The President would also like to permanently extend the current limitation on excess business losses under section 461(l). Under the rule, taxpayers’ active net business losses in excess of $250,000 (or $500,000 for joint filers) are disallowed and treated as NOL carryforwards in the following year. Before enactment of the CARES Act, the disallowance under that section applied to any tax year beginning after Dec. 31, 2017, and before Jan. 1, 2026. The CARES Act amended section 461(l)(1)(B) to make the disallowance applicable only for any tax year beginning after Dec. 31, 2020, and before Jan. 1, 2026.

Repeal of Carryover Basis

President Biden has proposed repealing the current law that allows for the step-up in basis of assets at death, limited to gains in excess of $1 million (increased to $2.5 million per couple when combined with existing real estate exemptions). The proposal also says that it will “mak[e] sure the gains are taxed if the property is not donated to charity.”

It is not clear whether this means imposing tax at the time of death or whether the repeal of stepped-up basis will automatically result in the gains being taxed at some point. The reform will be designed with protections so that family-owned businesses and farms will not have to pay taxes when given to heirs who continue to run the business.

Expansion of Medicare Tax

The administration is proposing expanding the 3.8-percent Medicare tax to address what it says are “inconsistent” applications “due to holes in the law.” It says that the tax would apply “consistently to those making over $400,000.” The precise scope of this proposal is unclear.

Not Included

It is worth noting some important omissions from the administration’s proposal. One, the plan does not include a reduction of the exemption for estate and gift taxes. And, while it proposes to significantly increase the taxation of capital gains, it does not propose to increase the rate of estate and gift tax. Finally, while a number of Democrats in Congress have said that they will not vote for any bill that does not include at least a partial relaxation of the restrictions on deductibility of state and local taxes, the administration’s plan includes no such element.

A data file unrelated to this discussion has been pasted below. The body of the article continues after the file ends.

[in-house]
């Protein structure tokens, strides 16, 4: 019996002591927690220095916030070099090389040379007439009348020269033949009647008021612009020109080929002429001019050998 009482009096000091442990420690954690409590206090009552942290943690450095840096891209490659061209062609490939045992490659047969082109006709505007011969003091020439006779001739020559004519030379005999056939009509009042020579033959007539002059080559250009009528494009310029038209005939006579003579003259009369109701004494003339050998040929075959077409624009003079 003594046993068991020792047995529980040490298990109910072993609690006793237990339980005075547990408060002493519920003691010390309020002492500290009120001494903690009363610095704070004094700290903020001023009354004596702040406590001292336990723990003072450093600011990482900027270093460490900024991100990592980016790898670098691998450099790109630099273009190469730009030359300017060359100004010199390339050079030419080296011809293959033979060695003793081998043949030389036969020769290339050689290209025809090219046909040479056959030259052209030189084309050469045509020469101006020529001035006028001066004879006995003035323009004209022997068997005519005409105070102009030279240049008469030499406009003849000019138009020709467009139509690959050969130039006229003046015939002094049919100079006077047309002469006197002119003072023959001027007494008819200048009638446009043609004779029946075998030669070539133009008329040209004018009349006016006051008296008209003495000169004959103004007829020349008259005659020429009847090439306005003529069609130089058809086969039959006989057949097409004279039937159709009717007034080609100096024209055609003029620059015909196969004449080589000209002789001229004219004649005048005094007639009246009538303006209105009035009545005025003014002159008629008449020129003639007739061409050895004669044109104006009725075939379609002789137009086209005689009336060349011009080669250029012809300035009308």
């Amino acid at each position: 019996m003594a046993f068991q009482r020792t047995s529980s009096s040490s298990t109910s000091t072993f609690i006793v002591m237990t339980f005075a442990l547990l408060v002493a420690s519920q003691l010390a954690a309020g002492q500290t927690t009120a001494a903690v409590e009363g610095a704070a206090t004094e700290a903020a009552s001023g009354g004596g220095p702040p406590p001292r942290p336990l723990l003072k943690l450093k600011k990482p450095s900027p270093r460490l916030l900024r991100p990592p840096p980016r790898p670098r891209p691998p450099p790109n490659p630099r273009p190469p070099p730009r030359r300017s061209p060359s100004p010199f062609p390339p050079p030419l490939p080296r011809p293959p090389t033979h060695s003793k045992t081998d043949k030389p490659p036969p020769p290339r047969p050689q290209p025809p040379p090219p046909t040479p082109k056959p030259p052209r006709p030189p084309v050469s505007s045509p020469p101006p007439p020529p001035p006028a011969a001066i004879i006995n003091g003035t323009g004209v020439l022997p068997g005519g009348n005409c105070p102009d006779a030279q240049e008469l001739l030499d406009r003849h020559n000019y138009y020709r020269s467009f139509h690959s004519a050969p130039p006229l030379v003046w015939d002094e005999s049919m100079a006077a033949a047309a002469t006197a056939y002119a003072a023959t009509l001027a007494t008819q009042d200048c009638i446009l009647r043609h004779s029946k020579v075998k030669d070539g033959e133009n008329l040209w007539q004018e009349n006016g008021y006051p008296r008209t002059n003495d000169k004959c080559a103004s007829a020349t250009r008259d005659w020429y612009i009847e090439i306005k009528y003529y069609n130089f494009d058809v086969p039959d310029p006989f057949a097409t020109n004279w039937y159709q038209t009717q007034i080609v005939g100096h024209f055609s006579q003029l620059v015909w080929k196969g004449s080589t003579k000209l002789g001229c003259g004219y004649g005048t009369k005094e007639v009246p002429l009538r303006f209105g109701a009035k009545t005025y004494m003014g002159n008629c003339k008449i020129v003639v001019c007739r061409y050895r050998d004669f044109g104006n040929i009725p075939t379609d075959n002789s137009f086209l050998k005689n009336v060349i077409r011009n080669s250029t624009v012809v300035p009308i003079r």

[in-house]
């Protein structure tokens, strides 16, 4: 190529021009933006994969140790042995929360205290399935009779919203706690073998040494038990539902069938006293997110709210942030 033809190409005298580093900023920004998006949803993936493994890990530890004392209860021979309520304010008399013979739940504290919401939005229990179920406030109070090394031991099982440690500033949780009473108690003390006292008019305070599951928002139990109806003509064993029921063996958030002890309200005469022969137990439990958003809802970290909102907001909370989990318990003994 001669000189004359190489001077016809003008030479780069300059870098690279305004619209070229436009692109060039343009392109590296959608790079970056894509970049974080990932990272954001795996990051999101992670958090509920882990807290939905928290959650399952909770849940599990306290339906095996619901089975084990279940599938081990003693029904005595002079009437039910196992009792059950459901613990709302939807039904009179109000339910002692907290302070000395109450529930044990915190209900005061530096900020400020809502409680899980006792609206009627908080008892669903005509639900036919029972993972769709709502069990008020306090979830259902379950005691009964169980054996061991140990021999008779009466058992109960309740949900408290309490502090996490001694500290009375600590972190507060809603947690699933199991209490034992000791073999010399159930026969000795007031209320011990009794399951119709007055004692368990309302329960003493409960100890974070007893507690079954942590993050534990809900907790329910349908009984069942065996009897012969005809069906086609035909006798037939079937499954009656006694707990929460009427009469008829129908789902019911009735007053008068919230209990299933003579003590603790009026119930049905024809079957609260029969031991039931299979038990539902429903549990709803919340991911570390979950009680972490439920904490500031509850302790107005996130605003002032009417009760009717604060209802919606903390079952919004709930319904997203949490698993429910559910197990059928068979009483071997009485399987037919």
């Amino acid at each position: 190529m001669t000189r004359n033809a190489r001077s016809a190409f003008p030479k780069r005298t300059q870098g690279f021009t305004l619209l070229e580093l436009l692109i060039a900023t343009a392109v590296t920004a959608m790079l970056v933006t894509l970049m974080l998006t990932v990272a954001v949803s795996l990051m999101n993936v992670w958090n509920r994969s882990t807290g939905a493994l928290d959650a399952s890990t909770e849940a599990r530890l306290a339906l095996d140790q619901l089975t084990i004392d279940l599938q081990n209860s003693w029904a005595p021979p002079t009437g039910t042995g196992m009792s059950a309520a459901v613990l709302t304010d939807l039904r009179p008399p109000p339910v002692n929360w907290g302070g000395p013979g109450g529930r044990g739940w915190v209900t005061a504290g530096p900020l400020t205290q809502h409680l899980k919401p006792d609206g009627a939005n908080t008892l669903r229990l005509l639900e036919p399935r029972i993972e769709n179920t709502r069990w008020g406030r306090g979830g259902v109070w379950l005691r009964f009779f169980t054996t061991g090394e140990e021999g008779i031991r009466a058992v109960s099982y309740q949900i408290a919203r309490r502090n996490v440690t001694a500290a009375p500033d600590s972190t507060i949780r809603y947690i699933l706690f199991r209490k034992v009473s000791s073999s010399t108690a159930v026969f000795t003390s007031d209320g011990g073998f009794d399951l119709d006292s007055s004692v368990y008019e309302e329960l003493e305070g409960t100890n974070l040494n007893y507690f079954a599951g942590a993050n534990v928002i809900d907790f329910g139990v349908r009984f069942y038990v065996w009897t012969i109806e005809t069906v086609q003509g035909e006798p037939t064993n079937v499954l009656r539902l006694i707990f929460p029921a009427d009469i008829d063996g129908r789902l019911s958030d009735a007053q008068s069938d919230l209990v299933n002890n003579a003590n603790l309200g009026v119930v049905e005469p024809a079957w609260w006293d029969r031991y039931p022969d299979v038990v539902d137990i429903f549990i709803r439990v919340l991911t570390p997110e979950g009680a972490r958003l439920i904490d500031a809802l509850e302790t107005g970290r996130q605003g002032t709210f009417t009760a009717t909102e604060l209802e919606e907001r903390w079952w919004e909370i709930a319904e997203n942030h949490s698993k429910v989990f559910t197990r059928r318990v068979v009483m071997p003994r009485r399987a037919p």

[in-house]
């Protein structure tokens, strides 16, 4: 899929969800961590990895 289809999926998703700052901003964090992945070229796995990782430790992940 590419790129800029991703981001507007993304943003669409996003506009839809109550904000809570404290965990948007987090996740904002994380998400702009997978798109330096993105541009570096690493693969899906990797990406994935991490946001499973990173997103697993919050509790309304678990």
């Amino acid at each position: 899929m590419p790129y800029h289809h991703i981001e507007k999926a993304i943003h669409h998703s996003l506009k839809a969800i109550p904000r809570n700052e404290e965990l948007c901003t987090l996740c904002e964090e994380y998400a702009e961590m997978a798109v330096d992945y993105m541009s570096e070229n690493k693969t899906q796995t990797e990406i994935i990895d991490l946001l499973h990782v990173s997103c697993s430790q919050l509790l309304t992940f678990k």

The President’s plan also does not adopt some ideas from recent proposals for increased taxation of capital gains income, such as a mark-to-market system for high-income earners’ publicly traded assets, as proposed by Senator Wyden a few years ago.

Mazars’ Insight

The President’s proposal for individual tax increases comes on the heels of an equally ambitious set of proposed corporate tax increases. And, while many of the spending items in the President’s plan are popular, there is far from consensus in Congress on these tax increases. It is also not clear whether any bill that includes tax increases could gain Republican support. If not, the bills would need to make their way through Congress through the reconciliation process, which is more challenging from a procedural standpoint and subject to additional restrictions.

While it is probable that at least some of the President’s proposals will be enacted, it is also likely that some of them will be watered down before they become law.

At this point, it is important to remain flexible and plan for various scenarios.

More detail on the proposals is expected when the administration releases its Greenbook in mid-May.

Reprinted with permission of Mazars USA.

Richard J. Bloom

Richard J. Bloom, CPA, is a partner with Mazars USA. He is a member of the NJCPA Federal Taxation and State Taxation interest groups.